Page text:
A common physical trait found in samurai or Japanese nobility is long hair bound up near the back of the head or almost at the top. Generally, this will fall into two categories.
First, when signifying nobility, it shows that a character is cultured, traditional and otherwise showing classical Japanese virtues. In this case, the hair will be long, straight, very clean and neat. Normally, they will be stoic or reserved. Frequently, such a character is also martially adept and it will show in their manner.
The second way this is used is to simply give a quick cue that someone is a samurai. In theory, samural are supposed to be noble and cultured as well, but it is not uncommon for them to have their appearance much less cared for presumably due to not having the time or inclination. The hair itself will also frequently be a good deal shorter. In terms of mannerisms, if someone has this second style of hair they will be less clean and organized and are frequently more gruff, down to earth or aggressive in their attitude.
In both cases, the hair can be seen as a status symbol. Even a thug samurai has a certain level of social class that they are supposed to uphold.
Compare Hime Cut
which is another haircut indicative of status. See also Tomboyish Ponytail
, which can have similar connotations to the second type.
- In the Sailor Stars season of the Sailor Moon anime, the character Kou Seiya (Sailor Star Fighter) had one of these in his civilian form (secret identity). He had short hair in his female Sailor form.
- The main style of the titular character of Rurouni Kenshin. Lampshaded, as he is often considered feminine looking.
- Katsumoto's son, Nobutada, sports one in The Last Samurai. When the Meiji government passes laws restricting the rights of the Samurai, he is subjected to a very undignified public haircut by the emperor's guards.
- Akira Kurosawa displays this trope frequently in this films, especially with characters played by Toshiro Mifune:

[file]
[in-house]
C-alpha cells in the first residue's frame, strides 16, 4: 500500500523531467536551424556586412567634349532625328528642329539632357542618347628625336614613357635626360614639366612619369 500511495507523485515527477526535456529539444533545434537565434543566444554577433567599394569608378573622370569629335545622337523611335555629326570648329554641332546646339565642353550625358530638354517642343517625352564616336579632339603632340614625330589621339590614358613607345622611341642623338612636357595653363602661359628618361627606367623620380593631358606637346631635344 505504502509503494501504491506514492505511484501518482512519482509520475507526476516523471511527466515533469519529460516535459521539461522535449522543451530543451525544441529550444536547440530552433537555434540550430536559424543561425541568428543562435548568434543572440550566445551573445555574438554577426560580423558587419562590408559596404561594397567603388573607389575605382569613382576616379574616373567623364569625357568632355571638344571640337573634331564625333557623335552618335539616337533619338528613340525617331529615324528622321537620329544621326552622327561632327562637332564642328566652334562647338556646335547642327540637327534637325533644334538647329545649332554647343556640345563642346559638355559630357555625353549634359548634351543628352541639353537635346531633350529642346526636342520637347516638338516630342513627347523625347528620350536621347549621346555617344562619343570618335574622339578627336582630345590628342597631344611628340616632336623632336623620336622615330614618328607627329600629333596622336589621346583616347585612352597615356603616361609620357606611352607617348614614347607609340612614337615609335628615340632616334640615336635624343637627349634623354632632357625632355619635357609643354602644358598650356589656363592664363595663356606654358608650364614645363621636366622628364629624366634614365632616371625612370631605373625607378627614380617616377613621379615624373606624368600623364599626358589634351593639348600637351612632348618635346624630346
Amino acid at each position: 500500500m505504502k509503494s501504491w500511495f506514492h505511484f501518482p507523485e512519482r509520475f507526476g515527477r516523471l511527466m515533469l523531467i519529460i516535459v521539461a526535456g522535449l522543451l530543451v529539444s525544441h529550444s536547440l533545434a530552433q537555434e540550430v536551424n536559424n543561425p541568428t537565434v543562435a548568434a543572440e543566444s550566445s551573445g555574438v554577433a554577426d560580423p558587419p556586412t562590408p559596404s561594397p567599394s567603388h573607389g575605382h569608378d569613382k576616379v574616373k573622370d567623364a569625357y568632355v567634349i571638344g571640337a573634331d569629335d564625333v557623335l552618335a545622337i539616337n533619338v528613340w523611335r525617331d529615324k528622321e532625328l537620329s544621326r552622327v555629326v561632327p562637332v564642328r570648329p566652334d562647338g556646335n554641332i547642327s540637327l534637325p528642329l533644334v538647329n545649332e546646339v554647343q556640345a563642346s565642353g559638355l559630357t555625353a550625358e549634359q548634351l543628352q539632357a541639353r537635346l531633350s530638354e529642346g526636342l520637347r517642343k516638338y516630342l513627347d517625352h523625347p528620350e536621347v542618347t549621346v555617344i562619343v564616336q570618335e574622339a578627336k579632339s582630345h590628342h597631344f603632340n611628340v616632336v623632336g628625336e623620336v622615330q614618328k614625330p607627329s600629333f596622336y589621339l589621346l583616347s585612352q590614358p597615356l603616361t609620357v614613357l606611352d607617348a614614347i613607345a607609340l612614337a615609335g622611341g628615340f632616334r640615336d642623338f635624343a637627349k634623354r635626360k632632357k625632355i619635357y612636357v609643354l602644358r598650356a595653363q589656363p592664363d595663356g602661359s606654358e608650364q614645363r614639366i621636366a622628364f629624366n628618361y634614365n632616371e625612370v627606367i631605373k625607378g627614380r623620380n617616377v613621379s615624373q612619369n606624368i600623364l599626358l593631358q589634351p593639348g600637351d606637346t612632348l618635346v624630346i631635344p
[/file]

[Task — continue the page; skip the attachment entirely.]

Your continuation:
- In Seven Samurai, all seven feature the short-and-straight version, except the drunken badass portrayed by Mifune, who has a short-and-messy version. Early in the film, the samurai Kambei allows his to be cut off and his head shaved, so he can disguise himself as a monk in order to rescue a child from a kidnapper. This shows that he'd rather do the right thing than follow samurai "honor".
- In the mildly comedic Yojimbo and its more blatantly comedic followup, Sanjuro, Mifune is a poor wandering ronin with a short, scruffy ponytail that sticks straight out of the back of his head.
- In Throne of Blood, a movie based on Macbeth, Mifune sports a longer and fairly neat one near the top of his head, as a sign of his high rank.
- In Muv Luv, Meiya sports this hair style. While she is merely incredibly wealthy in Muv Luv Extra rather than genuine nobility, in Muv Luv Unlimited and Muv Luv Alternative she is directly related to the shogunate. Her twin sister Yuuhi, the shogun, also sports this hair style. The duty and responsibilities come quite naturally to her and she almost seems to fit better in this rather brutal world.
- Servant Assassin in Fate/stay night fits in well to the first type with his good manners, calm demeanor and polite speech.
- The eponymous Samurai Jack, naturally. He more closely fits into the first part of the trope.
- Zuko had one is the first season of Avatar The Last Airbender. Iroh has something more similar to a topknot. Both of them cut them off after it becomes clear the Fire Nation regards them as traitors.